Table 3.

Ablation studies performed on CIFAR100 with 50 steps. We report the average incremental accuracy.

Spatial-Based Distillation. We apply our distillation loss POD differently for the flat final embedding \(\mathbf {h}\) (POD-flat) and the ConvNet’s intermediate features maps \(\mathbf {h}_\ell \) (POD-spatial). We designed and evaluated several alternative for the latter whose results are shown in Table 3b. Refer to Sect. 3.1 and Fig. 2 for their definition. All losses are evaluated with POD-flat. “None” is using only POD-flat. Overall, we see that not using pooling results in bad performance (POD-pixels). Our final loss, POD-spatial, surpasses all others by taking advantages of the statistics aggregated from both spatial axis. For the sake of completeness we also included losses not designed by us: GradCam distillation [5] and Perceptual Style [14]. The former uses a gradient-based attention while the later – used for style transfer – computes a gram matrix for each channel.

Forgetting and Plasticity Balance. Forgetting can be drastically reduced by imposing a high factor on the distillation losses. Unfortunately, it will also degrade the capacity (its plasticity) to learn new classes. When POD-spatial is added on top of POD-flat, we manage to increase the oldest classes performance (+7 percentage points) while the newest classes performance were barely reduced (−0.2p.p.). Because our loss POD-spatial constraints only statistics, it is less stringent than a loss based on exact pixels values as POD-pixel. The latter hurts the newest classes (−2p.p.) for a smaller improvement of old classes (+5p.p.). Furthermore our experiments confirmed that LSC reduced the sensibility of the model to distribution shift, as the performance it brings was localized on the old classes.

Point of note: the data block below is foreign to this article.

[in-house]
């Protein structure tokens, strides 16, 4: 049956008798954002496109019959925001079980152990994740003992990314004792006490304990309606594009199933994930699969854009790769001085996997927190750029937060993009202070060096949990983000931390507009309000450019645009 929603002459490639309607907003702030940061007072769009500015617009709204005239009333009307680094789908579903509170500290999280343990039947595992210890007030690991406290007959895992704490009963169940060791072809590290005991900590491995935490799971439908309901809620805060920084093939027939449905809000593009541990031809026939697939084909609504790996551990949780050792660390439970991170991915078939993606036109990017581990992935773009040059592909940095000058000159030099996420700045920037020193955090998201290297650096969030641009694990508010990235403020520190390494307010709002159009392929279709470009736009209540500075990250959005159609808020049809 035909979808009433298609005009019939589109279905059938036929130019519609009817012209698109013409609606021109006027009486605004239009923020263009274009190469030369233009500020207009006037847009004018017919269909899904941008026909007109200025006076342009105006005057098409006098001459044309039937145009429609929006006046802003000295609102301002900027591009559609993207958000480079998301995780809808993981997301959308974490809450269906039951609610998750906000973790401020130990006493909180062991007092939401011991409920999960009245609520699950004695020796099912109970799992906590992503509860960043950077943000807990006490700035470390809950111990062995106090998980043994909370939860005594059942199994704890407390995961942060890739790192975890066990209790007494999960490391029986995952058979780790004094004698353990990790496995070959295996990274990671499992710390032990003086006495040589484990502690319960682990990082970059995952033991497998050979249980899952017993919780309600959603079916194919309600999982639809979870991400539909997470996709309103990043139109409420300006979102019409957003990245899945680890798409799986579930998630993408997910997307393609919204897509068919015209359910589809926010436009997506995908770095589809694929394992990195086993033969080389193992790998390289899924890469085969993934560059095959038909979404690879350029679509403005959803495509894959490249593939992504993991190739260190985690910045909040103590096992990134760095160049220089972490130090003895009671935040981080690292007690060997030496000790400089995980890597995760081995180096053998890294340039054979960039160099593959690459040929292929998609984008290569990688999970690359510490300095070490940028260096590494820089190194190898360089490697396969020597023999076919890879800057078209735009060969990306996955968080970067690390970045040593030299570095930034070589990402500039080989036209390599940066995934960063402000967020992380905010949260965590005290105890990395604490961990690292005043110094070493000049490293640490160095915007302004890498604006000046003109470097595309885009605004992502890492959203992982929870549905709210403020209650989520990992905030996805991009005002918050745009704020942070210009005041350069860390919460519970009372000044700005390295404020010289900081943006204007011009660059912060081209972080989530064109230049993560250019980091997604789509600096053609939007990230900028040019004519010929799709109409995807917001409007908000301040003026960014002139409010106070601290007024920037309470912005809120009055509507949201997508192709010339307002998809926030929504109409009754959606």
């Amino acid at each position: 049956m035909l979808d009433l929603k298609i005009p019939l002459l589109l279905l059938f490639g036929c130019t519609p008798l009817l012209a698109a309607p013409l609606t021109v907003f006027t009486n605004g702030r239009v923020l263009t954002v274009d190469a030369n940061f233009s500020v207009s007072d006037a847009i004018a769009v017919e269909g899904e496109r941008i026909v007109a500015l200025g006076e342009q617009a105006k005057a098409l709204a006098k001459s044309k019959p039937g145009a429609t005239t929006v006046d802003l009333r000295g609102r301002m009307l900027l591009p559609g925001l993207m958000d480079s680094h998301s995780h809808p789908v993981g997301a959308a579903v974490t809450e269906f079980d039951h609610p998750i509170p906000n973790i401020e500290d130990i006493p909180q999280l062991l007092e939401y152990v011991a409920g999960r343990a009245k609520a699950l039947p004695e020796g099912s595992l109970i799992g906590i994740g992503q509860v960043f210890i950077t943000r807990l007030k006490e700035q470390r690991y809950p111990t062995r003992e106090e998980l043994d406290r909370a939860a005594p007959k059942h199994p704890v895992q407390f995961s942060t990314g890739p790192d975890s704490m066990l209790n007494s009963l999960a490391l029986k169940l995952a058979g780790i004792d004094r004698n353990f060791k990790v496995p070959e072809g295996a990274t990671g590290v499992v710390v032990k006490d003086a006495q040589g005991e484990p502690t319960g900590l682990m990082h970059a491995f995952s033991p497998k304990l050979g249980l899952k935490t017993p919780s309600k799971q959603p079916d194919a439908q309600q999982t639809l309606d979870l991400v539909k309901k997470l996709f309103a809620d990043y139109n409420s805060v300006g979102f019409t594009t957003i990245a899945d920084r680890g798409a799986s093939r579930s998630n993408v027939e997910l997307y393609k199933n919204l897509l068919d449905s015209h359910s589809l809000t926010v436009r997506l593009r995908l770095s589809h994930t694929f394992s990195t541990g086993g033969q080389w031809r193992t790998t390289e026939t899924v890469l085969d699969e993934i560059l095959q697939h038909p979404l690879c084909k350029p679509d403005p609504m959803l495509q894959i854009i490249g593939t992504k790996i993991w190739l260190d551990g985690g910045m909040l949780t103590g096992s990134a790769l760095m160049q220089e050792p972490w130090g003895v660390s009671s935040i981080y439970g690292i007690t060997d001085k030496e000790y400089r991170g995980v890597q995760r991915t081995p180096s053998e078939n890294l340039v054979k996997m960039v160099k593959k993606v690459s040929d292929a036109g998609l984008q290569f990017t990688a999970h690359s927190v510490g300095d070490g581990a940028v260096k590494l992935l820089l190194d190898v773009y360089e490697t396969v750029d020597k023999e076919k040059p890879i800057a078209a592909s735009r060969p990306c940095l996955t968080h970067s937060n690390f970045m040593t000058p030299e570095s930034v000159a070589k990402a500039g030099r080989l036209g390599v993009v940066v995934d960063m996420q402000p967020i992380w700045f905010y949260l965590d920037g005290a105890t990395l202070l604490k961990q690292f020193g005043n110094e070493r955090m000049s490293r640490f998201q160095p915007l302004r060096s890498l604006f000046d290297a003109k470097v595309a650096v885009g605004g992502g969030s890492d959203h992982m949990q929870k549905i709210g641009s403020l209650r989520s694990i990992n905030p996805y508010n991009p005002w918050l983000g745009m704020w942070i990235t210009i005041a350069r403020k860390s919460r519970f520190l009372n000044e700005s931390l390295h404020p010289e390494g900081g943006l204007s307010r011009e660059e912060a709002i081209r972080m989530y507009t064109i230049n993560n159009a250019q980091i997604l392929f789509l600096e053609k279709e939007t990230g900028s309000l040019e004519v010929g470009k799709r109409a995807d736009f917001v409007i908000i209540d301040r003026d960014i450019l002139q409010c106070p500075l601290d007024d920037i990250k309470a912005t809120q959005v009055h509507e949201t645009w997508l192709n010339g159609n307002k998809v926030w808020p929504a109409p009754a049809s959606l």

Fig. 4.

Incremental Accuracy on CIFAR100 over three orders for two different step sizes. The legend reports the average incremental accuracy.

Robustness of Our Model. While previous results showed that PODNet improved significantly over the state-of-the-arts, we wish here to demonstrate here the robustness of our model to various factors. In Table 4, we compared how PODNet behaves against the baseline when the memory size per class \(M_{\text {per}}\) changes: PODNet improvements increase as the memory size decrease, up to a gain of 26.20p.p. with NME (resp. 13.42p.p. for CNN) with \(M_{\text {per}} = 5\). Notice that by default, the memory size is 20 in Subsect. 4.1. We also compared our model against baselines with a more flexible memory \(M_{\text {total}} = 2000\) [30, 35], and with various initial task size (by default it is 50 on CIFAR100). In the former case, models benefit from a larger memory per class in the early tasks. In the later case, models initialization is worse because of a smaller initial task size. In these settings very different from Sect. 4.1, PODNet still outperformed significantly the compared models, proving the robustness of our model. The full results of those experiments can be found in the supplementary material.
Table 4.

Effect of the memory size per class \(M_{per}\) on the models performance. Results from CIFAR100 with 50 steps, we report the average incremental accuracy

5 Conclusion